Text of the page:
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Chenodiol

Pronunciation

(kee noe DYE ole)

Index Terms

  • CDCA
  • Chenodeoxycholic Acid

Dosage Forms

Excipient information presented when available (limited, particularly for generics); consult specific product labeling.

Tablet, Oral:

Chenodal: 250 mg

Brand Names: U.S.

  • Chenodal

Pharmacologic Category

  • Bile Acid

Pharmacology

Chenodiol (chenodeoxycholic acid) is a naturally occurring human bile acid, normally constituting one-third of the total bile acid pool. Synthesis of chenodiol is regulated by the relative composition and flux of cholesterol and bile acids through the hepatocyte by a negative feedback effect on the rate-limiting enzymes for synthesis of cholesterol (HMG-CoA reductase) and bile acids (cholesterol 7 alpha-hydroxyl). In patients with cholesterol gallstones, chenodiol is believed to suppress hepatic synthesis of cholesterol and cholic acid, and inhibit biliary cholesterol secretion, which leads to increased production of cholesterol unsaturated bile thereby allowing for dissolution of gallstones.

Absorption

Rapid, almost completely absorbed in proximal small intestine (Crosignani 1996)

Distribution

Vd: 1600 L (Crosignani 1996)

Metabolism

Converted hepatically to taurine and glycine conjugates and secreted in bile; extensive first-pass hepatic clearance; undergoes enterohepatic circulation; further metabolized in colon by bacteria to lithocholic acid; small portion of lithocholate is absorbed and converted to sulfolithocholyl conjugates in the liver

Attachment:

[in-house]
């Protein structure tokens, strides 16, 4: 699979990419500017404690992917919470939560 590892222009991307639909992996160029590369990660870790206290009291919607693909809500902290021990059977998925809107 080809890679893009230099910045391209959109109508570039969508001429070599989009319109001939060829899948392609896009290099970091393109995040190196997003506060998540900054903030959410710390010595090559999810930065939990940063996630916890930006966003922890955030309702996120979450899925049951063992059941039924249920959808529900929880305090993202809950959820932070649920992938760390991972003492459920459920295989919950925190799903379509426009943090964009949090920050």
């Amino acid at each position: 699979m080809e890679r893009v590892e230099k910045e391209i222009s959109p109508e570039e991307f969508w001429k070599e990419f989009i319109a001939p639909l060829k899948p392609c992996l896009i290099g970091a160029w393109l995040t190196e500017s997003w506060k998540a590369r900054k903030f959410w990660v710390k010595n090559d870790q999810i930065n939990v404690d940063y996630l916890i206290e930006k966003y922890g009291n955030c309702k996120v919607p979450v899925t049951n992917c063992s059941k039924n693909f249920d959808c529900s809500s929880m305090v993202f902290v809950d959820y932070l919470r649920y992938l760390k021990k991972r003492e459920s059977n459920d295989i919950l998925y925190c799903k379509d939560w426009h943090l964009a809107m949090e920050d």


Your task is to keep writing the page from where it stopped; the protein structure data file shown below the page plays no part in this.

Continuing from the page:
Excretion

Feces (80%, as lithocholate)

Half-Life Elimination

45 hours (Crosignani 1996)

Use: Labeled Indications

Oral dissolution of radiolucent cholesterol gallstones in selected patients as an alternative to surgery

Use: Unlabeled

Cerebrotendinous xanthomatosis (CTX)

Contraindications

Presence of known hepatocyte dysfunction or bile ductal abnormalities (eg, intrahepatic cholestasis, primary biliary cirrhosis, sclerosing cholangitis); use in a patient with a gallbladder confirmed as nonvisualizing after two consecutive single doses of dye; radiopaque stones; gallstone complications or compelling reasons for gallbladder surgery (eg, unremitting acute cholecystitis, cholangitis, biliary obstruction, gallstone pancreatitis, biliary gastrointestinal fistula); pregnancy

Dosage

Oral:

Cerebrotendinous xanthomatosis (off-label use): Adults: 750 mg daily in 3 divided doses (Beringer, 1984)

Gallstone dissolution (monotherapy): Adults: Initial: 250 mg twice daily for the first 2 weeks and increasing by 250 mg daily each week thereafter until the recommended or maximum tolerated dose is achieved; maintenance: 13-16 mg/kg/day in 2 divided doses. Note: Dosages <10 mg/kg are usually ineffective and may increase the risk of cholecystectomy.